dear abby cadabby

Dear Abby Cadabby,

Hi, kiddo. You might remember that we met this past summer. This was you hugging my eleven year-old daughter, Brooke, who is autistic …


{image is a photo of Brooke hugging Abby Cadabby at Sesame Place, Summer, 2013}

She was sooooo excited to meet you at Sesame Place this summer, along with Elmo and Zoe, Bert and Ernie, Oscar and Grover and Cookie, and, of course, her very favorite character in all the world, Prairie Dawn.

You guys were awesome and we really hope we can come visit you again this summer. You see, even though Brooke just turned eleven, she still watches Elmo’s World almost every day. And don’t tell anyone I said this, but her older sister, who’s thirteen, maybe sort of had a blast there too. Shh, that’s our secret, k?

I’m writing today because I wanted to thank you and your friends at Sesame Street for creating See Amazing in All Children! to help what grown-ups call “typically developing” kids to learn more about their autistic peers. You guys on Sesame Street have always set such a wonderful example, even for us grown-ups, about what real inclusion looks like, and how differences aren’t anything to be afraid of, but just part of what makes us all our very own special selves. I’ve always been grateful for that, but as a mom of a kiddo whose brain works a little (and sometimes a lot!) differently from her peers, it means even more to me now.

And now that you’re going to focus specifically on autism, I want you to know that lots and lots of us out here really appreciate that. Because even though people say that they know about autism, they don’t always take the time to get to know autistic people. But I know that Sesame Street is going to be different. Because you DO take the time to get to know people – and monsters, of course! – and to show kids that we all have some things that are the same and some things that are different and that we all, if we take the time to really learn about each other, can be friends.

My daughter, Brooke, loves Elmo’s World. Her favorite episodes seem to be the ones in which there’s a character who has some kind of difference. She loves Elmo Ears, the one with Alex, who is deaf, and his friend Emily who isn’t. She perseverates on it, in fact (that’s just a really big word for thinks about it a lot). “Alex doesn’t hear with his ears,” she says, over and over again, “but Emily does.”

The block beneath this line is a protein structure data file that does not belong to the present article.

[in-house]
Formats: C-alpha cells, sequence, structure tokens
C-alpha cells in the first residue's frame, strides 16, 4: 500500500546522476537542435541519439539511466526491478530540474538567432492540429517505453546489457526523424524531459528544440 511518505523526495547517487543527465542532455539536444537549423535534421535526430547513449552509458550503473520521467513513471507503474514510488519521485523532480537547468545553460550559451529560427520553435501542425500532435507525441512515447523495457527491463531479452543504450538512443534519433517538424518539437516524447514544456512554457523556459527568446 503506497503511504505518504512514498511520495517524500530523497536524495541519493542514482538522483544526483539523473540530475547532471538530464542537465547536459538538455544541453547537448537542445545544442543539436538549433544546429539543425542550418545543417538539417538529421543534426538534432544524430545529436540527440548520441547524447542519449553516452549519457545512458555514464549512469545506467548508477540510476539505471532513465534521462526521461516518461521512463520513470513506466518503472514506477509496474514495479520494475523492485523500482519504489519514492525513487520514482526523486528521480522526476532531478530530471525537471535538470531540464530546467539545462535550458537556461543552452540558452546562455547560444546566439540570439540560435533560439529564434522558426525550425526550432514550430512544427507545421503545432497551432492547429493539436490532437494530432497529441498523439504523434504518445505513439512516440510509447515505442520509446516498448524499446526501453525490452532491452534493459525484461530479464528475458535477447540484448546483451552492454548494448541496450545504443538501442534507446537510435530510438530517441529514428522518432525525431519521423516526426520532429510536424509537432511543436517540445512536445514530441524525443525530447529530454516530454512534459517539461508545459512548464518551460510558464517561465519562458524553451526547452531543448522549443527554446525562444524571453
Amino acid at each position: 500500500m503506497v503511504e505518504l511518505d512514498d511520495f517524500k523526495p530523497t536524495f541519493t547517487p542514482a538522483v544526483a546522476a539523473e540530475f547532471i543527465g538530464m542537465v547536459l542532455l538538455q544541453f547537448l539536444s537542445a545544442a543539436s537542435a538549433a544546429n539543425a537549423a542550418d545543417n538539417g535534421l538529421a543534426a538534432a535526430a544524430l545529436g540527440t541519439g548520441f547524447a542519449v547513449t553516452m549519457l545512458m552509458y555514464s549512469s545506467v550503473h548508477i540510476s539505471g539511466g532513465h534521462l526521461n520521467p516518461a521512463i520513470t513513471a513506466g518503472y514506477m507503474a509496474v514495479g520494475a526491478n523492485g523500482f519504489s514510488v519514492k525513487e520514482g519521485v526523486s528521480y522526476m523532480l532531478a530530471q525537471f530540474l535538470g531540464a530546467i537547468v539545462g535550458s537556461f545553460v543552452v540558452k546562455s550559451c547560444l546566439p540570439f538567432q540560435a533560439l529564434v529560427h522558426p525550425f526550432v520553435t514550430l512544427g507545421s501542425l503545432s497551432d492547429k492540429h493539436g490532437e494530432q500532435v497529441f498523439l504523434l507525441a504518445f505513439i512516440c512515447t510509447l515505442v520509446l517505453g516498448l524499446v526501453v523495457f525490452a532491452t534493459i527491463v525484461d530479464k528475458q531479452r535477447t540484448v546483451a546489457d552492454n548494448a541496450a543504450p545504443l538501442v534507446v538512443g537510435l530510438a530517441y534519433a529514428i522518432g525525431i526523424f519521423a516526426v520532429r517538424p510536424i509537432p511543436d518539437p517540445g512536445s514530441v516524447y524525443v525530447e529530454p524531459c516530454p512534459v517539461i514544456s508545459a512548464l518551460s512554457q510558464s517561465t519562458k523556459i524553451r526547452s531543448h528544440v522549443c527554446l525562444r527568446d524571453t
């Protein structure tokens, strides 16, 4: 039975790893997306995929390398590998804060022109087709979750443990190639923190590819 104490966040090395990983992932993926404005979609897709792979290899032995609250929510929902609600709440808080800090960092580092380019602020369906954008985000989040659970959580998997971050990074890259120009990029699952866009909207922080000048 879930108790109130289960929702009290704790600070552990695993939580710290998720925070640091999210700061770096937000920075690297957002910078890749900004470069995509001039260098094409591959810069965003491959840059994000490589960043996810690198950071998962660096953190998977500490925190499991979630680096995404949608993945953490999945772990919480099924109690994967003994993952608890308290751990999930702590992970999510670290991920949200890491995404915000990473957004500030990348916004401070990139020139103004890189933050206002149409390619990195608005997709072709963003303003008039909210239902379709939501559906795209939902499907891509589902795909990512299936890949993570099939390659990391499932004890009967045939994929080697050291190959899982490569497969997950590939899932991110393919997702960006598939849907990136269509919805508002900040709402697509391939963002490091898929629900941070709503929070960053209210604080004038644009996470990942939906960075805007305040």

And then she tells me how he listens to music with his hands, and dances to the beat that he feels in his heart. She sees that there’s no singular or “right” way to experience and appreciate music. Even though some people think that learning letters and numbers are the point of Sesame Street, I think that stuff like this is even more important.

I know that since Sesame Street announced that you’ll be partnering on this initiative with Autism Speaks, you’ve heard from some people like me who aren’t so happy about that. They probably use a lot of big words and might seem kind of angry and hurt and I’m thinking that must be a little confusing to a sensitive young fairy in training like yourself. So I want you to know that no one’s mad at you, okay? I promise. You just want to help, and that means everything.

But it’s important to understand that those people who are writing to you are angry and hurt for a reason. You see, that group that you’re working on this project with, Autism Speaks? Well, their words and actions can be very hurtful to autistic people. I know that probably sounds kinda funny, and it does to us too (not funny like haha, but funny, like doesn’t really make sense), but, well, as we grow up we all start to see that not everything is always as simple as it seems. Kind of a bummer, I know.

More than anything, the problem is that the people who run Autism Speaks don’t listen to the autistic people who speak up about how they feel and they say a lot of stuff that those people, the very people whom they’re supposed to be representing, don’t agree with.

Maybe we can make this a little easier to understand this way …

Can you imagine if a group called Fairies-In-training Speaks (FITS) didn’t listen to what YOU had to say about being a fairy in training? Wouldn’t that be silly? It might even give you fits! Get it? Anyway, I know you’re great at pretending, so let’s pretend that we’re still talking about fairies instead of autism, okay? I think it might be easier to explain that way.